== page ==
Assigning Blame For The Detroit Tigers Defense


We have hemmed and hawed about the Tigers poor defense for a whole season and now we get to do the same for at least a big chunk of the offseason. We all predicted – correctly – that the Detroit Tigers would have one of the worst defenses, statistically speaking, in baseball prior to 2012. As John Verburg noted, the Tigers were among the worst in the league in “defensive efficiency” (the ability to turn balls in play into outs) though they achieved some measure of success in spite of it. Tiger pitchers allowed a BABIP of .307 – 27th out of 30 teams in baseball. Much of the blame for that has to lie with defenders, right? By “defensive runs saved” the 2012 Tigers came in at 32 runs below average (or about 3 wins below an average defense) – 25th in the MLB. I’m aware that all of these stats are related and that they’re all affected by pure luck, but I think we can still agree that the Tigers defense wasn’t any good, right?

Oct 28, 2012; Detroit, MI, USA; Detroit Tigers outfielder Austin Jackson catches a fly ball in the first inning during game four of the 2012 World Series against the San Francisco Giants at Comerica Park. Mandatory Credit: Andrew Weber-USA TODAY Sports

Now the question becomes – who made it so bad and what can we do to fix it? Prior to the season we would have assumed that the defense would be bad because they were using Ryan Raburn at second base, Miguel Cabrera at third and Prince Fielder at first (and Delmon Young in left). We were also concerned that Jhonny Peralta couldn’t possibly be as much of an all-around decent shortstop as he had appeared to be in 2011. Generally, we would have agreed that the Tigers infield specifically looked to be atrocious. We probably would also have agreed that if Jim Leyland could somehow have been convinced to make Delmon Young a full-time DH the outfield would be above average (average in the corners, very good in center) though not enough to balance out the bad infield.

I’m not sure that is how it played out… It is terrifically difficult to find team-level aggregate splits on balls in play – but BR has this information at our fingertips for individual batters and individual hitters. That is to say – we can get year-by-year splits for ground ball outcomes, or pull-to-left outcomes, etc… What I’m interested in is what happened to the Tigers’ ability to turn ground balls into outs in 2012 relative to 2013, or turn fly balls into outs, etc… For simplicity’s sake (since there are a lot of relievers and whatnot to look at) I just focused on the four starters that got a bunch of starts for the Tigers in both seasons: Rick Porcello, Max Scherzer, Justin Verlander and Doug Fister. That’s a smaller sample, but they did account for around half of total innings pitched in both seasons. There’s a little bit of a contamination effect, unfortunately, since half of Fister’s 2011 was with Seattle (and I’m unable to separate those halves in the splits).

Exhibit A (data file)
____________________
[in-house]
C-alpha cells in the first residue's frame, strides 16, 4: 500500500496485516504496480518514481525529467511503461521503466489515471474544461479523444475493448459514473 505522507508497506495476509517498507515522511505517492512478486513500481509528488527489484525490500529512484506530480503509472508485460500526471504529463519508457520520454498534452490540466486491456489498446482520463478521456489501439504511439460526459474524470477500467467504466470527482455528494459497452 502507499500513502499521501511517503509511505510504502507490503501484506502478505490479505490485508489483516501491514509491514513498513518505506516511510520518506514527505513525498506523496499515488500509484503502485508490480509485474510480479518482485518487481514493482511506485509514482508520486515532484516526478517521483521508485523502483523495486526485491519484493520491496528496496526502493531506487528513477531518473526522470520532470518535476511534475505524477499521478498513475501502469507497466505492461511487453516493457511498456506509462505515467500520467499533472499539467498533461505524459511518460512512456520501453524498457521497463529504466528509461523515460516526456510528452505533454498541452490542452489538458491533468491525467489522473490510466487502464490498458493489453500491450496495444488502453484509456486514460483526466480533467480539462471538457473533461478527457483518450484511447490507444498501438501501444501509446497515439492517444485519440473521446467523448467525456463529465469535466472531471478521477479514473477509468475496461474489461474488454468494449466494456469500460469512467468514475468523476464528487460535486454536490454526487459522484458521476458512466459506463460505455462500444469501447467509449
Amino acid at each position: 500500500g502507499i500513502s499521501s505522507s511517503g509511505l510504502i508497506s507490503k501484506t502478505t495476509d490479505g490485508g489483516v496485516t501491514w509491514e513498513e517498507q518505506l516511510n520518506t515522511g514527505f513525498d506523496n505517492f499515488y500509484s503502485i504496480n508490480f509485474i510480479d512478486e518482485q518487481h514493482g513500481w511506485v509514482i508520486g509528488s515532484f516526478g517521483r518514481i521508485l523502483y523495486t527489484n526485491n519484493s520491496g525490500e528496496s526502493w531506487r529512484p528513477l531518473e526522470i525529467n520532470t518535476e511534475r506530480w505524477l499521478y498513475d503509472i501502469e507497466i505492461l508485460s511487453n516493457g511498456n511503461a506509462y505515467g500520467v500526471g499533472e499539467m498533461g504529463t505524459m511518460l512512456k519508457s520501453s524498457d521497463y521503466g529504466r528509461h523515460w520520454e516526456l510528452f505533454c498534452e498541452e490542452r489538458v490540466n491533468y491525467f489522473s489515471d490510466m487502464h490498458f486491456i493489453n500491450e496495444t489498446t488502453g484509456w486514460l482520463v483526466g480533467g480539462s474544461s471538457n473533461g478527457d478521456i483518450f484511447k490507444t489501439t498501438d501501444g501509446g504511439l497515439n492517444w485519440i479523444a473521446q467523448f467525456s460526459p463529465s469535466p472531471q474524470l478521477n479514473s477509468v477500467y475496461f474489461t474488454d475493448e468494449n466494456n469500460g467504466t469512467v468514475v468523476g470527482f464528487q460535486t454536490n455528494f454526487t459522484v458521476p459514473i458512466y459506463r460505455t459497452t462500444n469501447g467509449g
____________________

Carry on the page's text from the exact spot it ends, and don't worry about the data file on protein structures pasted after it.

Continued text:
If we add those four guys together we get a total of 2523 balls hit into the field of play or over the fences in 2011 and 2240 in 2012 – not counting sacrifices and the like. Those balls led to a batting average of .311 in 2011 and .336 in 2012 along with slugging percentages of .583 and .517. That isn’t exactly the same thing as BABIP, of course, since home runs haven’t been stripped out, but home runs were not the cause of the Tigers woes on “balls hit” in 2012 – HR/FB edged up a hair in 2012 for these four but since they didn’t allow as large a percentage of fly balls in 2012 their HR/PA barely budged. BABIP for those four was .304 in 2012 (not good but still better than for the rest of the team) compared to .278 in 2011 – the same size gap as in “batting average on hit balls”.

Where it gets weird is when we break it down into trajectory categories. Those four starters allowed a .240 batting average on ground balls in 2011 with a 45.7% ground ball rate. They allowed a .237 batting average on ground balls in 2012 with a 46.2% ground ball rate. That’s a positive change – not a negative one. If lack of range at all four infield positions was our primary weakness, this should be showing up in more ground ball hits but it isn’t. Now they did get bunted on a little more often and with a little more success, but that happens so rarely that it shouldn’t significantly impact the result.

Gotta be obvious where I’m going with this, right? The Tigers didn’t struggle, in terms of BABIP, due to ground ball base hits, so they must have struggled on balls to the outfield. And struggle they did. Part of this can be attributed to a higher line drive rate, which increased from 18.4% to 20%, but far from all of it. Big-4 BABIP allowed on line drives went up from .689 in 2011 to .721 in 2012. On fly balls? From .108 to .137. The Tigers in 2012 – it would appear – just were not getting to balls in the outfield, at least not to the extent that they did in 2011.